– The report ‘How insurance changes Poland and the Poles’, shows that insurance is not just an important part of the Polish economy, generating 225,000 jobs, but that it is an institution of public trust which performs important social functions that will become increasingly important as the wealth of Polish citizens increases – says Irena Pichola, Deloitte Partner, Sustainability Consulting Central Europe Team Leader.

Transport and travel protection
The most common type of insurance are motor insurance policies. Every year insurers pay out PLN 12 billion worth of compensation for accidents, collisions and stolen vehicles. We also travel abroad ever more frequently in our own vehicles (not only cars). In 2017 as many as 4.2 million people spent their holidays abroad. The report prepared by PIU and Deloitte shows that we are becoming ever more aware tourists. The cost of travel benefits paid out in 2016 amounted to approx. PLN 170 million. This amount covered the costs of treatment, lost baggage and patient transport.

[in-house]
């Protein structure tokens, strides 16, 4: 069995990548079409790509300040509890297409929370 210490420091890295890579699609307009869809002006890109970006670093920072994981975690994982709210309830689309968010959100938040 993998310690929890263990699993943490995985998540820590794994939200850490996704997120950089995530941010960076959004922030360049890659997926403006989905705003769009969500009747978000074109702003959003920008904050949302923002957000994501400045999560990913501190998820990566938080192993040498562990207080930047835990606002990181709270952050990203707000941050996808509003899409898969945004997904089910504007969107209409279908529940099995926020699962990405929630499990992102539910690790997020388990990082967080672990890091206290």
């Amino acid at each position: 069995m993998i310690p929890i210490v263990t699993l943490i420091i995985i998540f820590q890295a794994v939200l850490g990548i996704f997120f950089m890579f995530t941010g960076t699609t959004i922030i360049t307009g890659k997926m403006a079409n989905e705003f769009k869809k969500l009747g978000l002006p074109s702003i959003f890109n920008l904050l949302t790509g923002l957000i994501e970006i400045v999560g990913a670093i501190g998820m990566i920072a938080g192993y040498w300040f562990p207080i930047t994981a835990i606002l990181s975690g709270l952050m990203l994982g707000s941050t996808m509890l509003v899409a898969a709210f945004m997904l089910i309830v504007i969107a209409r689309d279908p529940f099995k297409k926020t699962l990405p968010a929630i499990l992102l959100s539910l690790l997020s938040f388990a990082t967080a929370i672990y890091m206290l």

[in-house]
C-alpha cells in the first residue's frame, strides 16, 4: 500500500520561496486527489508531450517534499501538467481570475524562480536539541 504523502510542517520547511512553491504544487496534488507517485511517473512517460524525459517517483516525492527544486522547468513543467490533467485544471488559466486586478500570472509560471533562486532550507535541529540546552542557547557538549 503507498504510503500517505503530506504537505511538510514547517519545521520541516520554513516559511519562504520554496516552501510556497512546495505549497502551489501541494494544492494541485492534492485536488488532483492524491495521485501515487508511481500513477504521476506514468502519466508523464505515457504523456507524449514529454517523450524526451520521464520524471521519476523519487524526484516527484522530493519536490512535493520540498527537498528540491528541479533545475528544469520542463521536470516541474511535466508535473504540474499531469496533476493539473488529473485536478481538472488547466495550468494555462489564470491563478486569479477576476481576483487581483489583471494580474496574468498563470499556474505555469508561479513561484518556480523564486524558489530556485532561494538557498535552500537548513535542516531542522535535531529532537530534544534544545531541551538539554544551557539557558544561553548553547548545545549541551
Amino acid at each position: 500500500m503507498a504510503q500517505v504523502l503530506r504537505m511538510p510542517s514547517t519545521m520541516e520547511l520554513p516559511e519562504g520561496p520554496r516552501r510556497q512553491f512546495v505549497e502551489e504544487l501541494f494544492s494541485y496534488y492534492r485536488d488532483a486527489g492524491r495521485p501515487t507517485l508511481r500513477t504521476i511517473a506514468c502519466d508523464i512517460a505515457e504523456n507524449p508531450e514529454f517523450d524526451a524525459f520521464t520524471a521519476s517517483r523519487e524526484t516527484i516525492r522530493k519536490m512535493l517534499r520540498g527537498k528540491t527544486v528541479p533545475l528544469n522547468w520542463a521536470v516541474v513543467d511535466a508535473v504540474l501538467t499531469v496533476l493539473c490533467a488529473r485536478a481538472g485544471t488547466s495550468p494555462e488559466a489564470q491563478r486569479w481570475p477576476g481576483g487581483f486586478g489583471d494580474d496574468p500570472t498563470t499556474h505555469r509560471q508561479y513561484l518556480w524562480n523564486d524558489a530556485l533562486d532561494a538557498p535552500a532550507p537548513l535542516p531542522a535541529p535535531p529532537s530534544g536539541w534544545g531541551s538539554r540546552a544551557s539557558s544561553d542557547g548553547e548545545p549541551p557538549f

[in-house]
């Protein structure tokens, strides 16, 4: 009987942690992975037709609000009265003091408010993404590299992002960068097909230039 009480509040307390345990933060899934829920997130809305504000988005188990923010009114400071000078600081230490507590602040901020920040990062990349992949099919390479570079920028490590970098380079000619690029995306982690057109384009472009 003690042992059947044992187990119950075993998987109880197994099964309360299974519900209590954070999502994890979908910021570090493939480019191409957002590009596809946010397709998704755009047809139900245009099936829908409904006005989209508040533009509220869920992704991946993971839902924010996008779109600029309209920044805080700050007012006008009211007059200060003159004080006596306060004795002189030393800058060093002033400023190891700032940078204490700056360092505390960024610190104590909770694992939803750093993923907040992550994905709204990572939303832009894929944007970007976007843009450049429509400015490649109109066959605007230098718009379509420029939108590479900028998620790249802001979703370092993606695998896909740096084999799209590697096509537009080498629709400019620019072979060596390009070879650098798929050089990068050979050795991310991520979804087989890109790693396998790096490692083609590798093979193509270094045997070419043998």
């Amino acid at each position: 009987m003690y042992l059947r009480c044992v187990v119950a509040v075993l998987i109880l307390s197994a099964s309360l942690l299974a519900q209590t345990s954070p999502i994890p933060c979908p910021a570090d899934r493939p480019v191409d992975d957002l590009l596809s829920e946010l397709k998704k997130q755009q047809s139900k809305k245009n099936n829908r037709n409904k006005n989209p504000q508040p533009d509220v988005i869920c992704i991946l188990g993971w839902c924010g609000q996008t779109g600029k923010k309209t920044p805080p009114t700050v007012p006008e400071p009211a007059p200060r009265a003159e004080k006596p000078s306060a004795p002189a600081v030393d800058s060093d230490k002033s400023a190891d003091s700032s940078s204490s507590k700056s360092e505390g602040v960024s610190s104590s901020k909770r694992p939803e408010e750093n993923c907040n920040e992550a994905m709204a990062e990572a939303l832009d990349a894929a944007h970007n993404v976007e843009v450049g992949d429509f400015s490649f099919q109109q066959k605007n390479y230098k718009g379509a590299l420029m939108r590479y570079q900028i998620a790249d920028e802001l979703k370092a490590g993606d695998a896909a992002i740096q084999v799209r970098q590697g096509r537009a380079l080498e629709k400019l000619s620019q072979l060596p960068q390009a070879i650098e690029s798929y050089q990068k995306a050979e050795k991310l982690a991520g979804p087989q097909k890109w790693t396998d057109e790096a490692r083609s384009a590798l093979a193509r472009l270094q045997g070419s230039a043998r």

Less risk in running a business
The insurance sector is not only about protecting private property, but also property and financial insurance for companies. In 2016 insurers covered a turnover of companies worth PLN 460 billion, i.e. the equivalent of a quarter of Poland’s economy. Along with the expansion of Polish companies abroad, the need to protect their business in other countries increases. Last year more than PLN 114 billion worth of Polish export was insured. Insurance also covers 60% of Polish companies’ assets. The sum insured for all the assets of the companies in our country amounts to PLN 1.7 trillion. The report prepared by PIU and Deloitte is the first document to specify this value.

A full version of the report is available HERE, as well as on the website dziekiubezpieczeniom.pl.